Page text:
Howlett, M.; Mukherjee, I.; Koppenjan, J. 2017. Policy learning and policy networks in theory and practice: the role of policy brokers in the Indonesian biodiesel policy network. Policy and Society. 36(2) 233-250

    This paper examines how learning has been treated, generally, in policy network theories and what questions have been posed, and answered, about this phenomenon to date. We examine to what extent network characteristics and especially the presence of various types of brokers impede or facilitate policy learning. Next, a case study of the policy network surrounding the sustainability of palm oil biodiesel in Indonesia over the past two decades is presented using social network analysis. This case study focuses on sustainability-oriented policy learning in the Indonesian biodiesel governance network and illustrates how network features and especially forms of brokerage influence learning.
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  4. Quality Assessment of Biodiesel Blends Proposed by the New Mexican Policy Framework
    Abstract

    Coronado, M. A.; Montero, G.; Garcia, C.; Valdez, B.; Ayala, R.; Perez, A. 2017. Quality Assessment of Biodiesel Blends Proposed by the New Mexican Policy Framework. Energies. 10(5)

    Nowadays, biodiesel is being promoted worldwide as a sustainable and alternative to diesel fuel. However, there is still a lack of a biodiesel market in Mexico. Hence, a new initiative to reform the Mexican biofuels framework by decree includes the production and use of biodiesel. This regulation can ensure and contribute to the development of the biodiesel market in Mexico. The initiative proposes to start from the B5.8 blend by the end of 2017 and reach the B10 by 2020. Therefore, the objective of the present work was the quality assessment of biodiesel blends proposed by the new Mexican policy framework. The techniques applied were Fourier transform infrared (FT-IR) spectroscopy, X-ray fluorescence analysis, scanning electron microscopy analysis, viscosity, higher heating value, thermogravimetric analysis, refractive index, acid number, specific gravity, flash point, and copper strip corrosion based on ASTM standards. The results indicate that the biodiesel and its blends B5.8 and B10 fulfilled relevant quality specifications established in the ASTM D6751 and EN14214 standards for fuels. However, the fuel blends presented a higher heating value (HHV) diminution. The experimental HHV percentages decrease for the mandatory mixtures compared to diesel were 2.29% (B10), and 0.29% (B5.8).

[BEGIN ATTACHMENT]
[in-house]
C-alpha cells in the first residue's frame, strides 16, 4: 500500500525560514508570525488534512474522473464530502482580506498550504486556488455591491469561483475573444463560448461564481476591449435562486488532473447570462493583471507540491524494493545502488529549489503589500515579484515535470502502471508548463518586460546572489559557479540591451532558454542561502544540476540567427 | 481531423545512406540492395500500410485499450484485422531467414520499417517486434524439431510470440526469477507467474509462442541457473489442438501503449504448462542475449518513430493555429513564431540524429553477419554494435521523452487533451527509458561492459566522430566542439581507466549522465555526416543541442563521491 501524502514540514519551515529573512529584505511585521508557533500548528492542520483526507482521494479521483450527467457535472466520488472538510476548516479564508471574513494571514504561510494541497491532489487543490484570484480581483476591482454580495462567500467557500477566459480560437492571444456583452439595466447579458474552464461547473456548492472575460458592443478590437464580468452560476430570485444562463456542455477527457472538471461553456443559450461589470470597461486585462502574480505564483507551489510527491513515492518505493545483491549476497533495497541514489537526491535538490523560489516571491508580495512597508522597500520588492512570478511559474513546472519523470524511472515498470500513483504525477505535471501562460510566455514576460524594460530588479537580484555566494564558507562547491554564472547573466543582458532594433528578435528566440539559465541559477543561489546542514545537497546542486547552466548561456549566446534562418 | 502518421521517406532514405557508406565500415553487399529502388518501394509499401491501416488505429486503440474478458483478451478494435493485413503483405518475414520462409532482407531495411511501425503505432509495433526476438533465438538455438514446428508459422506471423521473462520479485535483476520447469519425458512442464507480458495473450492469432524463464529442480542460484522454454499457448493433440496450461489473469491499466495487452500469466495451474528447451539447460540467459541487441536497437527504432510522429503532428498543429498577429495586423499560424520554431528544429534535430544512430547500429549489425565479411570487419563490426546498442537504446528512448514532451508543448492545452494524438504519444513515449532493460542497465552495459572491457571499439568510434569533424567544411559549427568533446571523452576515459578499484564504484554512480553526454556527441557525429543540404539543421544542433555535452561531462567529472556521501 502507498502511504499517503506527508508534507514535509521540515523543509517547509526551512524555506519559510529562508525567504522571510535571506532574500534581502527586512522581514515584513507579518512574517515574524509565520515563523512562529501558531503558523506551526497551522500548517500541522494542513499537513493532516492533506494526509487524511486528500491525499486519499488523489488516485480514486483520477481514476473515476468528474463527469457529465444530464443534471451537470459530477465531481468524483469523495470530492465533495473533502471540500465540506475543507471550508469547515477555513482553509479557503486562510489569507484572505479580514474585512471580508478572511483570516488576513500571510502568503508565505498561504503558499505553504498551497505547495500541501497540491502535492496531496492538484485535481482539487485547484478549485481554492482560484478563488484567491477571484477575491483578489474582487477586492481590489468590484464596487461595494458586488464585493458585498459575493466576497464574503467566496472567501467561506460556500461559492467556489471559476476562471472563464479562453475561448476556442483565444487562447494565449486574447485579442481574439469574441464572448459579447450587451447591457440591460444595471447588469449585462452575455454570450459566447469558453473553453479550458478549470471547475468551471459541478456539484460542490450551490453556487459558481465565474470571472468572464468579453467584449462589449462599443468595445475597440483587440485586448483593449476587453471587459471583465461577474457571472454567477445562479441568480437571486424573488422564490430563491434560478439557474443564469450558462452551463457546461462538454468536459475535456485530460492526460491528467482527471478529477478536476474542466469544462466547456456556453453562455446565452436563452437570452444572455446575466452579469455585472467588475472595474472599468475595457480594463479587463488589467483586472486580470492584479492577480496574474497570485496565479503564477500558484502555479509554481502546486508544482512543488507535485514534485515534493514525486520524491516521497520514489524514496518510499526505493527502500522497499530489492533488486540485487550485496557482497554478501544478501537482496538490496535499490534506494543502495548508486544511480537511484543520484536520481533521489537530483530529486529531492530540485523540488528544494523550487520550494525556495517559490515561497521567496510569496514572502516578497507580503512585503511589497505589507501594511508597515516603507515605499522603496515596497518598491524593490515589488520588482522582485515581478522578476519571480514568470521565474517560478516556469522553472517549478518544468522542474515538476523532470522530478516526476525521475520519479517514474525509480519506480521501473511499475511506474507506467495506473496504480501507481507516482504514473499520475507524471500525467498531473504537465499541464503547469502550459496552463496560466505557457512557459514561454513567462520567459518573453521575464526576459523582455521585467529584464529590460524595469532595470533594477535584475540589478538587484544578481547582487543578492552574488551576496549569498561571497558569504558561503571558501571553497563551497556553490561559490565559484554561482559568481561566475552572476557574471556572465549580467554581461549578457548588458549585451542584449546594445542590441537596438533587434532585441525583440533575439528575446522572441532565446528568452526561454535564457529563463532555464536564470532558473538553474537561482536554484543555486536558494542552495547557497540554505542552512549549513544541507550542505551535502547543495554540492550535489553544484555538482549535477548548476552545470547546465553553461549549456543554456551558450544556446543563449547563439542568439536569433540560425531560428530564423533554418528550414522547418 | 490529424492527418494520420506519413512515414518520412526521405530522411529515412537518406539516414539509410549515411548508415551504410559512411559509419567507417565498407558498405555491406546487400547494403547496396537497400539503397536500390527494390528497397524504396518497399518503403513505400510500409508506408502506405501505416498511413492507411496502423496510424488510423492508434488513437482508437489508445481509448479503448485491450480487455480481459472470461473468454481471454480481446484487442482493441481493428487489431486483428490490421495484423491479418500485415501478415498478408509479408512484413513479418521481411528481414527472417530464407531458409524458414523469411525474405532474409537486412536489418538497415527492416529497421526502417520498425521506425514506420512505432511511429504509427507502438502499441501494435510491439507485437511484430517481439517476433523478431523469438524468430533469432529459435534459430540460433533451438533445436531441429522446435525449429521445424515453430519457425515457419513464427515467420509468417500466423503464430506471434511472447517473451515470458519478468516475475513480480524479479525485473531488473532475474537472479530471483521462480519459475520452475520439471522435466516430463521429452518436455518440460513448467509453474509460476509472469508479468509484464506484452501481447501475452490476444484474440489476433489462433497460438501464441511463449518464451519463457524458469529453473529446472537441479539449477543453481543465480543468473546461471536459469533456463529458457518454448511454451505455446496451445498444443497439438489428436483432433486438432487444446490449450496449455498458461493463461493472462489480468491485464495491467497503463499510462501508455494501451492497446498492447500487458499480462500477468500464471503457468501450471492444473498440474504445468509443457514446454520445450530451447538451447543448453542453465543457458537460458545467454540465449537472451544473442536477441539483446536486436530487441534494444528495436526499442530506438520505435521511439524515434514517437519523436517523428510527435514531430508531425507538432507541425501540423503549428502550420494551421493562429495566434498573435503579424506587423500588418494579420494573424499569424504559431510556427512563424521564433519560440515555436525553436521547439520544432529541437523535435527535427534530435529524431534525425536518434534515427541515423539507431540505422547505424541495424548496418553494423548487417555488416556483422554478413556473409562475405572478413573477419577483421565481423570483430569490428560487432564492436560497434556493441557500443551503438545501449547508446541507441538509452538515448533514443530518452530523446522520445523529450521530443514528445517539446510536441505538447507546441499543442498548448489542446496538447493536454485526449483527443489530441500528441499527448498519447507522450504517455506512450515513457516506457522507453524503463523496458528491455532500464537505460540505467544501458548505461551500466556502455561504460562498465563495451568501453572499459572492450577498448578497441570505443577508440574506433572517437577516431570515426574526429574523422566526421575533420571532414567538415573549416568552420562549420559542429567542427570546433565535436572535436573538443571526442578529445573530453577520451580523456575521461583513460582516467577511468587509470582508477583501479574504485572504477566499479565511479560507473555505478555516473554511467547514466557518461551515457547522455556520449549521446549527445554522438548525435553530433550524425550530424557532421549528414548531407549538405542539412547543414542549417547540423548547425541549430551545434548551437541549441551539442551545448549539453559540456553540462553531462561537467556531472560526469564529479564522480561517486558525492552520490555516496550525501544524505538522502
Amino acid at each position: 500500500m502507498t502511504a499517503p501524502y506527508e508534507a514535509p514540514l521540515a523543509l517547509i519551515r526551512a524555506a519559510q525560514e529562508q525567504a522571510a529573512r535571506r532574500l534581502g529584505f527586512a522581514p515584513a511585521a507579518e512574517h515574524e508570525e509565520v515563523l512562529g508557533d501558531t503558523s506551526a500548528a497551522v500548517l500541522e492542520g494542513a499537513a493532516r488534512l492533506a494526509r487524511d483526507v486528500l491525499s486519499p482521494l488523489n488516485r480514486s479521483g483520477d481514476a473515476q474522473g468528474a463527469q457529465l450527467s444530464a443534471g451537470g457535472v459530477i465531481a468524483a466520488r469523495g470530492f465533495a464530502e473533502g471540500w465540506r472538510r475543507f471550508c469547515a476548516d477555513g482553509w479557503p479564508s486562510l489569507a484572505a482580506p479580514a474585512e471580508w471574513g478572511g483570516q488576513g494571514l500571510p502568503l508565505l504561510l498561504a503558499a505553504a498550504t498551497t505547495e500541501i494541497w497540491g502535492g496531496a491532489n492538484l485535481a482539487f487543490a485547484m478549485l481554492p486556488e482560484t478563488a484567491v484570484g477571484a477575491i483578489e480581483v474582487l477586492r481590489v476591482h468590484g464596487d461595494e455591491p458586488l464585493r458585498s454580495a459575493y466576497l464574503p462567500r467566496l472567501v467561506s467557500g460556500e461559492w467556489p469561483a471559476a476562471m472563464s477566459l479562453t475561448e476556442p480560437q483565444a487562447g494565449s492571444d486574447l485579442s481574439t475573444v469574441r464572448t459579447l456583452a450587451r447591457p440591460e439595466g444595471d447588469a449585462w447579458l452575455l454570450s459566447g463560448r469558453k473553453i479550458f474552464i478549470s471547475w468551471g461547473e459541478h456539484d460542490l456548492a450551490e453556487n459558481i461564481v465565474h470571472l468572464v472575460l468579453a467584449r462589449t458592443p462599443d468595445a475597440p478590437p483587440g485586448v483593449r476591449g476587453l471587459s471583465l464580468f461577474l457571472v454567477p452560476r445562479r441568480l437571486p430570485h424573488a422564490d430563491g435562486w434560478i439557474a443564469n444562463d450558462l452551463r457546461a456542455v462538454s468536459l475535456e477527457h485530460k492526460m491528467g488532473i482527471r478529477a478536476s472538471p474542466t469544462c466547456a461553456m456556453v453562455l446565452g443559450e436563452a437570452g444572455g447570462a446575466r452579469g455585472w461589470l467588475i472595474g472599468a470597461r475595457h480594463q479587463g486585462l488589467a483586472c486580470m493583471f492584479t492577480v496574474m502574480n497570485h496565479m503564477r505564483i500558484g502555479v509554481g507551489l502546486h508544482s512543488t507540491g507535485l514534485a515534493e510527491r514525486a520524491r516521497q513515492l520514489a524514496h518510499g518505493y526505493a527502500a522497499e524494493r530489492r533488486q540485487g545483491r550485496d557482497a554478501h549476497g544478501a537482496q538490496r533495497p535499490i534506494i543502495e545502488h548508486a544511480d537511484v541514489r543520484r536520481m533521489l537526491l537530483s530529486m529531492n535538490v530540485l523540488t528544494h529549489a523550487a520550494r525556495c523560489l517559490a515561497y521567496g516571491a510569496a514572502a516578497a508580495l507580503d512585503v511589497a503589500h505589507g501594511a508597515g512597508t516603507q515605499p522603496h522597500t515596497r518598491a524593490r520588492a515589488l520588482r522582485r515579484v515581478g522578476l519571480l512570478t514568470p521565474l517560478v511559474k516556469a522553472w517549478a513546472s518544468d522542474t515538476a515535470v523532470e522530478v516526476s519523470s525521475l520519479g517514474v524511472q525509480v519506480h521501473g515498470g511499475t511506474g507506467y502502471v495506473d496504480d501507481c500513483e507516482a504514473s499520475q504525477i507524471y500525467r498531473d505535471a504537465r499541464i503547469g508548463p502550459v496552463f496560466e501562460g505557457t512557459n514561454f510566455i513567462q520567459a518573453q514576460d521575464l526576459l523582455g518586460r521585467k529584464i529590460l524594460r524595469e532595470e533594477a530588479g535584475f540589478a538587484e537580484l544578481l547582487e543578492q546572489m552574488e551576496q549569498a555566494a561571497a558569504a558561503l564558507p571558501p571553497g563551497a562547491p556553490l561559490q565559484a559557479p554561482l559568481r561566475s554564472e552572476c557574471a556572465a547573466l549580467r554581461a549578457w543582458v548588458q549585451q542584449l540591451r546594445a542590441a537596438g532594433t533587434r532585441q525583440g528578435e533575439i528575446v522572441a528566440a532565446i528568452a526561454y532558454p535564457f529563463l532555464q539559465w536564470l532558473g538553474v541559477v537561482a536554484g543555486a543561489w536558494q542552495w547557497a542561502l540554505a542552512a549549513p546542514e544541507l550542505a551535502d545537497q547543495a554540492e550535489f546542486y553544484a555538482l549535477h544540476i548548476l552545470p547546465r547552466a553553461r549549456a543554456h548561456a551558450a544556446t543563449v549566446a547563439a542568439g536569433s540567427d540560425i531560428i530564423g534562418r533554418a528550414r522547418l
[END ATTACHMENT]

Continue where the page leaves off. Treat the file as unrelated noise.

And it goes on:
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  5. Sustainability assessment to support governmental biodiesel policy in Colombia: A system dynamics model
    Abstract

    Espinoza, A.; Bautista, S.; Narvaez, P. C.; Alfaro, M.; Camargo, M. 2017. Sustainability assessment to support governmental biodiesel policy in Colombia: A system dynamics model. Journal of Cleaner Production. 1411145-1163

    Combustion of fossil fuels in the transport sector represents the second largest source of greenhouse gas emissions. For this reason, governments are fostering diversification of energy sources by creating a set of governmental environmental policies and initiatives. In this context, biofuels are expected to represent a substantial part of source diversification, but it is necessary to assess the sustainability of their market to explore its effect on economical, technological, social, political and environmental dimensions. This research presents a dynamic simulation modelling of the Colombian biodiesel market and analyzes the policy support instruments for creating and managing it. A system dynamics based model is proposed to enable decision-makers to understand the influences between the different variables that describe the system and the impact of the biodiesel government policy in Colombia. The primary focus of this paper is to establish the characteristics of each sustainability dimension for the case of study and apply the system dynamics methodology with different types of validation. Finally, the Colombian market status and a sensitivity analysis are developed. The results show that in order to support the development of this sector, it is necessary to diversify the raw materials for the production of biodiesel in the medium term, which means raw materials without competence for the primary rainforest or competition with food productive lands. (C) 2016 Elsevier Ltd. All rights reserved.
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  6. The political economy of biodiesel in an era of low oil prices
    Abstract

    Naylor, R. L.; Higgins, M. M. 2017. The political economy of biodiesel in an era of low oil prices. Renewable & Sustainable Energy Reviews. 77695-705